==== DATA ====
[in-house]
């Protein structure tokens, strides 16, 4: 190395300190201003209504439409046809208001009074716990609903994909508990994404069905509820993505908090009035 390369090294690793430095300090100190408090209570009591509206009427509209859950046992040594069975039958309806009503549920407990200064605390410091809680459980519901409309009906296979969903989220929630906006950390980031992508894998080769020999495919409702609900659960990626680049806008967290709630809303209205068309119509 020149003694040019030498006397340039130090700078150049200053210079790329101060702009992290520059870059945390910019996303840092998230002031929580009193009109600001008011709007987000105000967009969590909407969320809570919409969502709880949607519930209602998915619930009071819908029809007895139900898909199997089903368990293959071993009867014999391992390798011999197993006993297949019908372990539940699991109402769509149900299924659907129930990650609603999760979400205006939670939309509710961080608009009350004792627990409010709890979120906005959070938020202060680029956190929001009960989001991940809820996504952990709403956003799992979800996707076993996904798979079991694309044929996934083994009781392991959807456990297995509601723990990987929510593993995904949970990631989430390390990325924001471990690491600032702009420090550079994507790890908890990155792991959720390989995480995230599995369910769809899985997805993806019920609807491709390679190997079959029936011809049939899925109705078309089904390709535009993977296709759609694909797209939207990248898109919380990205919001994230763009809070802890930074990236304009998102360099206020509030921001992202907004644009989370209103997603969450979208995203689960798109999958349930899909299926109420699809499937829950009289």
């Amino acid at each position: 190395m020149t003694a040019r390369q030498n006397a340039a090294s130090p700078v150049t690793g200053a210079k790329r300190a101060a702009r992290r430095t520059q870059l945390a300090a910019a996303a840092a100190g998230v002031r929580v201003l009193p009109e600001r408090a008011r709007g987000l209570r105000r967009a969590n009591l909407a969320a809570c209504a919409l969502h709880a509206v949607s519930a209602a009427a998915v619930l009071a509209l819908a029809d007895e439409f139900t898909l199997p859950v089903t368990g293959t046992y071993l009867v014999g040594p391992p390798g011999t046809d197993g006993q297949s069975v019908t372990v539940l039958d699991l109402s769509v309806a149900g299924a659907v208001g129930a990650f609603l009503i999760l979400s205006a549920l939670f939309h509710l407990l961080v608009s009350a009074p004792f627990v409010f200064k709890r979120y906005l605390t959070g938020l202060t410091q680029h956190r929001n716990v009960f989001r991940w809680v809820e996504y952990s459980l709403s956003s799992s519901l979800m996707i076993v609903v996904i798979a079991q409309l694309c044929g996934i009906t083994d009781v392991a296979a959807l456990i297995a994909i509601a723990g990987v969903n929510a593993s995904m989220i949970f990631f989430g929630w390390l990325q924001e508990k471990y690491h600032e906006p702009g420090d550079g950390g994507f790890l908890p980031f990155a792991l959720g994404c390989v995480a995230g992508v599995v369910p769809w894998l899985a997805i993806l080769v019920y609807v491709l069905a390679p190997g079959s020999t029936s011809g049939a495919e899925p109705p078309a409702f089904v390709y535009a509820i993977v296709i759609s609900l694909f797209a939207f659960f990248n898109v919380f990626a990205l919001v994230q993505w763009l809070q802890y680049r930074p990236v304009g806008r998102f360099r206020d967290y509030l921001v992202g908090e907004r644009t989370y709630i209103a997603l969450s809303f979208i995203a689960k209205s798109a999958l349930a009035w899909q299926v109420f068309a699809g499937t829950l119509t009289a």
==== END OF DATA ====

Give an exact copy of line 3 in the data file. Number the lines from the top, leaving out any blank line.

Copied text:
């Amino acid at each position: 190395m020149t003694a040019r390369q030498n006397a340039a090294s130090p700078v150049t690793g200053a210079k790329r300190a101060a702009r992290r430095t520059q870059l945390a300090a910019a996303a840092a100190g998230v002031r929580v201003l009193p009109e600001r408090a008011r709007g987000l209570r105000r967009a969590n009591l909407a969320a809570c209504a919409l969502h709880a509206v949607s519930a209602a009427a998915v619930l009071a509209l819908a029809d007895e439409f139900t898909l199997p859950v089903t368990g293959t046992y071993l009867v014999g040594p391992p390798g011999t046809d197993g006993q297949s069975v019908t372990v539940l039958d699991l109402s769509v309806a149900g299924a659907v208001g129930a990650f609603l009503i999760l979400s205006a549920l939670f939309h509710l407990l961080v608009s009350a009074p004792f627990v409010f200064k709890r979120y906005l605390t959070g938020l202060t410091q680029h956190r929001n716990v009960f989001r991940w809680v809820e996504y952990s459980l709403s956003s799992s519901l979800m996707i076993v609903v996904i798979a079991q409309l694309c044929g996934i009906t083994d009781v392991a296979a959807l456990i297995a994909i509601a723990g990987v969903n929510a593993s995904m989220i949970f990631f989430g929630w390390l990325q924001e508990k471990y690491h600032e906006p702009g420090d550079g950390g994507f790890l908890p980031f990155a792991l959720g994404c390989v995480a995230g992508v599995v369910p769809w894998l899985a997805i993806l080769v019920y609807v491709l069905a390679p190997g079959s020999t029936s011809g049939a495919e899925p109705p078309a409702f089904v390709y535009a509820i993977v296709i759609s609900l694909f797209a939207f659960f990248n898109v919380f990626a990205l919001v994230q993505w763009l809070q802890y680049r930074p990236v304009g806008r998102f360099r206020d967290y509030l921001v992202g908090e907004r644009t989370y709630i209103a997603l969450s809303f979208i995203a689960k209205s798109a999958l349930a009035w899909q299926v109420f068309a699809g499937t829950l119509t009289a």